AS the federal government begins to roll out its $130 billion JobKeeper wage subsidy package, many farmers across the region are concerned they might not be eligible.
However, New England MP Barnaby Joyce has confirmed farmers struggling to prove they have suffered a 30 per cent downturn in business may have a lifeline in the form of the Australian Taxation Office (ATO).
"The Attorney General has clearly stated that a business currently dealing with COVID-19 downturn and formerly had to deal with the drought downturn, have the capacity to apply to the ATO for discretion, so that they can gain access to the $1500 per fortnight per employee," Mr Joyce said on Thursday morning.
"Of course that relies on the less than $1 billion income, which I imagine would apply to most businesses in our area.
"Some people have brought this up with me already and I am asking those people to utilisie that ATO discretion.
"Make your applications to the ATO, so that if you believe there wouldn't have been a downturn because of the drought, you would have been entitled to the 30 per cent reduction by reason of COVID-19."
The JobKeeper wage subsidy was approved by the Senate on Wednesday night and will pave the way for up to six million Australians to access the payments.
"On a government level, we have put forward the biggest stimulus package in this country's history," Mr Joyce said.
"What this will allow is businesses with less than $1 billion turnover, and who have had more than a 30 per cent reduction in their income earning capacity, by reason of COVID-19, to get access to $1500 per employee per fortnight."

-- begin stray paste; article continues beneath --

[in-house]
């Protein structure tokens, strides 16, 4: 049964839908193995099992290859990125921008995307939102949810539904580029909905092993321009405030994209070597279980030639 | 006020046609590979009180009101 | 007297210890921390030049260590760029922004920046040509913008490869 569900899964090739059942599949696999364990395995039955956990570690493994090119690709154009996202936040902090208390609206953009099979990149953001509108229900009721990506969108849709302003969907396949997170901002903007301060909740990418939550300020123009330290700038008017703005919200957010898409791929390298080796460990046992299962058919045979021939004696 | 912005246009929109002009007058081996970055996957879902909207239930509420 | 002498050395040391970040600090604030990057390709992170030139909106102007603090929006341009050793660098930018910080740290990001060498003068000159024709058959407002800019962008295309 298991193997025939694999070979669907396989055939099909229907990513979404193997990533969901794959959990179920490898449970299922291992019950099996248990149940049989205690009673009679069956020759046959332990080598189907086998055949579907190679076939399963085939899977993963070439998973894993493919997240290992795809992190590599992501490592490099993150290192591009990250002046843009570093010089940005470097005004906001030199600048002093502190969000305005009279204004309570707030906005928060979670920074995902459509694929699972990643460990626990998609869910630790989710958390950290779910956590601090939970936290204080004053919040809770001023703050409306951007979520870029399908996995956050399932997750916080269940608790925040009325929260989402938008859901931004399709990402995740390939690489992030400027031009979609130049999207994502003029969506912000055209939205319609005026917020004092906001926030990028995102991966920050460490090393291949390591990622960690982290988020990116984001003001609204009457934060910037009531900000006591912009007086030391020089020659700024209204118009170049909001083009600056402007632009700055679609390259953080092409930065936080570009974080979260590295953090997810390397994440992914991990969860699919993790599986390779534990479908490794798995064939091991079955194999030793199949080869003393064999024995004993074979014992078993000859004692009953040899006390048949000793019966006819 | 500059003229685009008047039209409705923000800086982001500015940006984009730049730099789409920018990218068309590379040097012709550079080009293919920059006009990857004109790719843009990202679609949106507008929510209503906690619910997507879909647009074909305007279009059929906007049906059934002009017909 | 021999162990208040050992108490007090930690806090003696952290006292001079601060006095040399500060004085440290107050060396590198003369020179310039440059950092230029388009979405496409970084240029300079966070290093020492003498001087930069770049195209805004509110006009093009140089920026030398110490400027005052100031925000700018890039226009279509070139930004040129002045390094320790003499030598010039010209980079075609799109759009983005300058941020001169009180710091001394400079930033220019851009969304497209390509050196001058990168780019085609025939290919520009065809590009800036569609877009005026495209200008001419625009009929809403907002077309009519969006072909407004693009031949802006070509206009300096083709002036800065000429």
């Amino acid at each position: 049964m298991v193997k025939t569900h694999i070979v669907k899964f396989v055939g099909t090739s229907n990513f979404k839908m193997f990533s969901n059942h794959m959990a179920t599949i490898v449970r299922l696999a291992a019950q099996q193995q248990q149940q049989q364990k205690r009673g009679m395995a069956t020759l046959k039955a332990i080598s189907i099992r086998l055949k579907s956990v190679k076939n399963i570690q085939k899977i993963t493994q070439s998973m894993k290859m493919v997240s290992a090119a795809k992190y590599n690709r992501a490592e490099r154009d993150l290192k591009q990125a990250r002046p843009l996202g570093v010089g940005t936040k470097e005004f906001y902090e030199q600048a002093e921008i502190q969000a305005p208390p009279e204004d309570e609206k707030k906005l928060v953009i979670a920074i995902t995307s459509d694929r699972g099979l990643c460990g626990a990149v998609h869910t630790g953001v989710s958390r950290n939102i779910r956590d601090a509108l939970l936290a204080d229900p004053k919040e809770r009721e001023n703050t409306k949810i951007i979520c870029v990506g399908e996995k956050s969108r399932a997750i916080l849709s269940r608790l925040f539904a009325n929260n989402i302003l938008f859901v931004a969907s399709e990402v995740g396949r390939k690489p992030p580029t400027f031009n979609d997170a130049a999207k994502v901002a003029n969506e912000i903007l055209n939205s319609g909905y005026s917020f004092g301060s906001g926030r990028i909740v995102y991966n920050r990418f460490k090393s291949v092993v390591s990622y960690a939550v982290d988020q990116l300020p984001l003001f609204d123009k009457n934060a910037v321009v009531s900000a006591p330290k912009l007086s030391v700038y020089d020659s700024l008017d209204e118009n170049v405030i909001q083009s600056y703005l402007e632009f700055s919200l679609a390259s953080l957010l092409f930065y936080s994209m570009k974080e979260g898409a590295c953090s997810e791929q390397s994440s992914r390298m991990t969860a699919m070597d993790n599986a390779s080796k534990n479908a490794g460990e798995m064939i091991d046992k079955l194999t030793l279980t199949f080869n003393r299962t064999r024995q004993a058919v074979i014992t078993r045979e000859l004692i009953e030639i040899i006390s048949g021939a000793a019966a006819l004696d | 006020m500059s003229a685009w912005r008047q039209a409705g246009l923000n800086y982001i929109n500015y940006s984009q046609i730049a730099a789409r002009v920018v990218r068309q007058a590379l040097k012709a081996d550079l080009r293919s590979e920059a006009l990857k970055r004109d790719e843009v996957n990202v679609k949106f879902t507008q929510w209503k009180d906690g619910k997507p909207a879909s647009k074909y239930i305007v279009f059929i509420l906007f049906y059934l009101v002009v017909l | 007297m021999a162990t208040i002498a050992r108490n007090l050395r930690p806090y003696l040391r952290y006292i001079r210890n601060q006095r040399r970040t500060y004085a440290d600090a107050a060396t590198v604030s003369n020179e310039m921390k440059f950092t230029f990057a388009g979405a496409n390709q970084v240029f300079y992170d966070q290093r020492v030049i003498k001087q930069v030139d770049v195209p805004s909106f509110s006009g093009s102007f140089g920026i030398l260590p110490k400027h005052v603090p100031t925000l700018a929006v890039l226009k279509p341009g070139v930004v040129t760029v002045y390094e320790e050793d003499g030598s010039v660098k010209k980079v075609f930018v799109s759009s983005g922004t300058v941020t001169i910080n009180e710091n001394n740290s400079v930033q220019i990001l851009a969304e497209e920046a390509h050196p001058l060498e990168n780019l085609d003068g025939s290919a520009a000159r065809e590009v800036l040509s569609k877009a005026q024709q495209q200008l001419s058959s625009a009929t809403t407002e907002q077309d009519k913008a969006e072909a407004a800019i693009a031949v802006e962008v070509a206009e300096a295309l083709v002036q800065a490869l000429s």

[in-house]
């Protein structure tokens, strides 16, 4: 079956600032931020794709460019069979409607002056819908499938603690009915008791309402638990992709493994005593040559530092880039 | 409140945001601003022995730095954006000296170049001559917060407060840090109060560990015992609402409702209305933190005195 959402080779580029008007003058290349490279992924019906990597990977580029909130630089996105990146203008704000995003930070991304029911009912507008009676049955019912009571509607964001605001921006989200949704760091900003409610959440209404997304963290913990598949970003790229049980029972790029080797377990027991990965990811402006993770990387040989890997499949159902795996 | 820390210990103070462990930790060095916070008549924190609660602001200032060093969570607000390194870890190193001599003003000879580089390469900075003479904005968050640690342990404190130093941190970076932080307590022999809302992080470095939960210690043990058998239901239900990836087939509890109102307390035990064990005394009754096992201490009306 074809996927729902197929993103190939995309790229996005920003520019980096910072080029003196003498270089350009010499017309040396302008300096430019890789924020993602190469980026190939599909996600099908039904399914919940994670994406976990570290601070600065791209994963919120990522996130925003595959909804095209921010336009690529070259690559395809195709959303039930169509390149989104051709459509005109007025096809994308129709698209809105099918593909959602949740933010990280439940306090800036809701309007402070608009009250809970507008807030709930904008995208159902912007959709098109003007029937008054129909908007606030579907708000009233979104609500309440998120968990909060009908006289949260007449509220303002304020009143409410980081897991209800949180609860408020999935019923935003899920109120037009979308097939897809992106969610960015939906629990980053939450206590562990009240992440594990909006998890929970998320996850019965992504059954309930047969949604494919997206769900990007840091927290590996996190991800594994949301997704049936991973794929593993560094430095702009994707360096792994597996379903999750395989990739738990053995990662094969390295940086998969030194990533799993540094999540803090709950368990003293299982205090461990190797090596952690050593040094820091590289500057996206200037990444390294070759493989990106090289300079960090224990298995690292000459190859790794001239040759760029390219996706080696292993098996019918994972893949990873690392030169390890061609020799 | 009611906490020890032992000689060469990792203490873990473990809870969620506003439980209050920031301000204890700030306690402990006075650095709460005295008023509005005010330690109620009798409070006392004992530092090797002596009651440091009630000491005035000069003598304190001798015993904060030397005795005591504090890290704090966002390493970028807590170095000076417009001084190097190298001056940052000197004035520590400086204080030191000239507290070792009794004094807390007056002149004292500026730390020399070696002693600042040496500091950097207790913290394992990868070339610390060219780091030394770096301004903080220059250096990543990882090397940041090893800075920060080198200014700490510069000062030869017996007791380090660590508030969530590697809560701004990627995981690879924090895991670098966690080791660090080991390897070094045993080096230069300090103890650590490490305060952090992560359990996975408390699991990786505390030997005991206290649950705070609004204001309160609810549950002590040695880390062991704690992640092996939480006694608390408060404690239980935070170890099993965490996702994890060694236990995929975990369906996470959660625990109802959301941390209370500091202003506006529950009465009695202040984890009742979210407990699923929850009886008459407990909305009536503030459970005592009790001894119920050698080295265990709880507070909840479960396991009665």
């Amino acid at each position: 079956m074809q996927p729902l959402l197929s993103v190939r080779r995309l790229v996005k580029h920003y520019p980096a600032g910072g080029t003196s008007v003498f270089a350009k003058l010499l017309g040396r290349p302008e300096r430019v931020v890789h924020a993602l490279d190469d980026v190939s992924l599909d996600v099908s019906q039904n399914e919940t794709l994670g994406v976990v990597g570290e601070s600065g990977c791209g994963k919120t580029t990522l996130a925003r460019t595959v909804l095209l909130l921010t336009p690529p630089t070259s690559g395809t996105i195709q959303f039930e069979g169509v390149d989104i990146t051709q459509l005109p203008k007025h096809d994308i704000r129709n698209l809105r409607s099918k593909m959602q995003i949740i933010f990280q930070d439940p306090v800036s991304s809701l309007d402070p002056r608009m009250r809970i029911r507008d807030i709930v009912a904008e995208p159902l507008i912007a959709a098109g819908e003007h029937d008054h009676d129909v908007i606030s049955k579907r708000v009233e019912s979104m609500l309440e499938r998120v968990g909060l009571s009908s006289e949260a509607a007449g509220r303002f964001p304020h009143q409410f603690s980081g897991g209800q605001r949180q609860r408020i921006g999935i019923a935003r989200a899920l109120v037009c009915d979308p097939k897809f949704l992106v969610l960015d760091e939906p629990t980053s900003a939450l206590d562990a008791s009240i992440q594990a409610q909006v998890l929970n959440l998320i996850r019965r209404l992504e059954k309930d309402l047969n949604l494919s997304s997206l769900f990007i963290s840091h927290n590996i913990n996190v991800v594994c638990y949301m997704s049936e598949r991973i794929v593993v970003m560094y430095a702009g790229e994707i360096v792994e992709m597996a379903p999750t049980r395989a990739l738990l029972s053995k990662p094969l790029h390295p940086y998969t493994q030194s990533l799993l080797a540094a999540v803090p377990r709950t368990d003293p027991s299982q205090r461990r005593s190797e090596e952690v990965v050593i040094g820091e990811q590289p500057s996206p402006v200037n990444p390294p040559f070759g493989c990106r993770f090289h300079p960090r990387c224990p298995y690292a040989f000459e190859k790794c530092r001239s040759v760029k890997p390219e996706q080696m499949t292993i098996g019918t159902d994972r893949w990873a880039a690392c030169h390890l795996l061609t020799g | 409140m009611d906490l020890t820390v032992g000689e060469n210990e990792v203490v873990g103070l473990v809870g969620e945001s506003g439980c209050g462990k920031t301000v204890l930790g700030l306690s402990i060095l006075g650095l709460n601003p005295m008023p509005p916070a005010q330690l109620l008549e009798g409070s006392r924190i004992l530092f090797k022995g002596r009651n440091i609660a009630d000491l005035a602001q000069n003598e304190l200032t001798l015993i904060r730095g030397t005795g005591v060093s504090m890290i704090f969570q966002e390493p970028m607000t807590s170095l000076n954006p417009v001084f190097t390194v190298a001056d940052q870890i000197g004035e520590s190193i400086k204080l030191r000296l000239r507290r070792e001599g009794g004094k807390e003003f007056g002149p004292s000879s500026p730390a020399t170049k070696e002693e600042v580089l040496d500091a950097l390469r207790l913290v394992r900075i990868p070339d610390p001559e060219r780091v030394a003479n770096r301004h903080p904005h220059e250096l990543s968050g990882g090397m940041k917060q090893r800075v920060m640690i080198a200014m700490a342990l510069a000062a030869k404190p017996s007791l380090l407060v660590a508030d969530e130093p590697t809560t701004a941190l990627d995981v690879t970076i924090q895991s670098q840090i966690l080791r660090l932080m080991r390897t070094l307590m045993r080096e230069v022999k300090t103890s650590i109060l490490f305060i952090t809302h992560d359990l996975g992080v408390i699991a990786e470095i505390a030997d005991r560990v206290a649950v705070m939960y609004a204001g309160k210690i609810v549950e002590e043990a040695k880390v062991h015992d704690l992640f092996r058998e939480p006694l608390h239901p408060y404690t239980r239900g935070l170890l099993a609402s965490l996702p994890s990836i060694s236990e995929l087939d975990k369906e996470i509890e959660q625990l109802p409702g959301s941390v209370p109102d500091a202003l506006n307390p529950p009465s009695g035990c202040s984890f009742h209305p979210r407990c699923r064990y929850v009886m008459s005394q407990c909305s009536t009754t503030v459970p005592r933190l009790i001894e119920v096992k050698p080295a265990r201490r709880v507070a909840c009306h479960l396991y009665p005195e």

Mr Joyce said while the package would help Australians in the short term, it would cause the country to fall into considerable debt in the future.
"Now, we have had a lot of people outside the system say they want to be part of the system, especially casuals," he said.
"The problem we've got, is the wider we make the net, the more it costs the taxpayer.
"Any money that is in this stimulus package, will predominately be borrowed and has to be repaid by you.
"You have to pay it back; governments don't have money, only you have money.
"At a time in the future, there will be further taxes and further mechanisms put on you to pay the money back.
"I've got to say that to be straight with people, to be honest with people.
"We need to make people understand we can't just go completely overboard.
"I believe we will have a debt at the end of this of about $1 trillion at a federal level.
"That includes current debt and what's going on top and the interest bill on that is going to be massive.
"To pay that back is going to be so hard, because we had half-of-a-trillion dollars worth of debt already and we were just getting to the part where we were starting to repay it."